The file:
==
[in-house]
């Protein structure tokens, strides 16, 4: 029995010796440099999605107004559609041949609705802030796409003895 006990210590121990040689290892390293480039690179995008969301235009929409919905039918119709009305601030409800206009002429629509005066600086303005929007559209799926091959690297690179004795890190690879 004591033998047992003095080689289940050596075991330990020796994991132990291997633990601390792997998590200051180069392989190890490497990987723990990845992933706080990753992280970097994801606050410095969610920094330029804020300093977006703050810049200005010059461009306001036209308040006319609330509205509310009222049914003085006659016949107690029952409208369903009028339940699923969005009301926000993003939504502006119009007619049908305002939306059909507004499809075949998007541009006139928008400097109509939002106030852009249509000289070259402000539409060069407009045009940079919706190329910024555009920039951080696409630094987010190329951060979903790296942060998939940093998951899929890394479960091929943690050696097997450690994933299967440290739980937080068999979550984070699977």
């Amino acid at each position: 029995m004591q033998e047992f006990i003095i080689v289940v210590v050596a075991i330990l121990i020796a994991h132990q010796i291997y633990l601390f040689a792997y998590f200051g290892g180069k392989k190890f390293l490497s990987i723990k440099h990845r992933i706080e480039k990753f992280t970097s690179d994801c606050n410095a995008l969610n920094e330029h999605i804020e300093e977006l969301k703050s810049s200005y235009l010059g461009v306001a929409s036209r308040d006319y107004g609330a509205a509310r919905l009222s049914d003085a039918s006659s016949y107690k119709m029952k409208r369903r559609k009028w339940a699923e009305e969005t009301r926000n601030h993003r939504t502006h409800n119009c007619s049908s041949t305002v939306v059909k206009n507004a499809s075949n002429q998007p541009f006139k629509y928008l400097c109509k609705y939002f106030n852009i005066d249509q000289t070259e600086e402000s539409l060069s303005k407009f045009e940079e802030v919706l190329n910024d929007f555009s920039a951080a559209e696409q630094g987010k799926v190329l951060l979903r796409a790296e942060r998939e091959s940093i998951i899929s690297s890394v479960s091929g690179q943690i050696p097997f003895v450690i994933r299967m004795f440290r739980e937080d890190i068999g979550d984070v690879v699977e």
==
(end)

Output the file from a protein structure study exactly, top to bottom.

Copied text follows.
[in-house]
């Protein structure tokens, strides 16, 4: 029995010796440099999605107004559609041949609705802030796409003895 006990210590121990040689290892390293480039690179995008969301235009929409919905039918119709009305601030409800206009002429629509005066600086303005929007559209799926091959690297690179004795890190690879 004591033998047992003095080689289940050596075991330990020796994991132990291997633990601390792997998590200051180069392989190890490497990987723990990845992933706080990753992280970097994801606050410095969610920094330029804020300093977006703050810049200005010059461009306001036209308040006319609330509205509310009222049914003085006659016949107690029952409208369903009028339940699923969005009301926000993003939504502006119009007619049908305002939306059909507004499809075949998007541009006139928008400097109509939002106030852009249509000289070259402000539409060069407009045009940079919706190329910024555009920039951080696409630094987010190329951060979903790296942060998939940093998951899929890394479960091929943690050696097997450690994933299967440290739980937080068999979550984070699977």
């Amino acid at each position: 029995m004591q033998e047992f006990i003095i080689v289940v210590v050596a075991i330990l121990i020796a994991h132990q010796i291997y633990l601390f040689a792997y998590f200051g290892g180069k392989k190890f390293l490497s990987i723990k440099h990845r992933i706080e480039k990753f992280t970097s690179d994801c606050n410095a995008l969610n920094e330029h999605i804020e300093e977006l969301k703050s810049s200005y235009l010059g461009v306001a929409s036209r308040d006319y107004g609330a509205a509310r919905l009222s049914d003085a039918s006659s016949y107690k119709m029952k409208r369903r559609k009028w339940a699923e009305e969005t009301r926000n601030h993003r939504t502006h409800n119009c007619s049908s041949t305002v939306v059909k206009n507004a499809s075949n002429q998007p541009f006139k629509y928008l400097c109509k609705y939002f106030n852009i005066d249509q000289t070259e600086e402000s539409l060069s303005k407009f045009e940079e802030v919706l190329n910024d929007f555009s920039a951080a559209e696409q630094g987010k799926v190329l951060l979903r796409a790296e942060r998939e091959s940093i998951i899929s690297s890394v479960s091929g690179q943690i050696p097997f003895v450690i994933r299967m004795f440290r739980e937080d890190i068999g979550d984070v690879v699977e």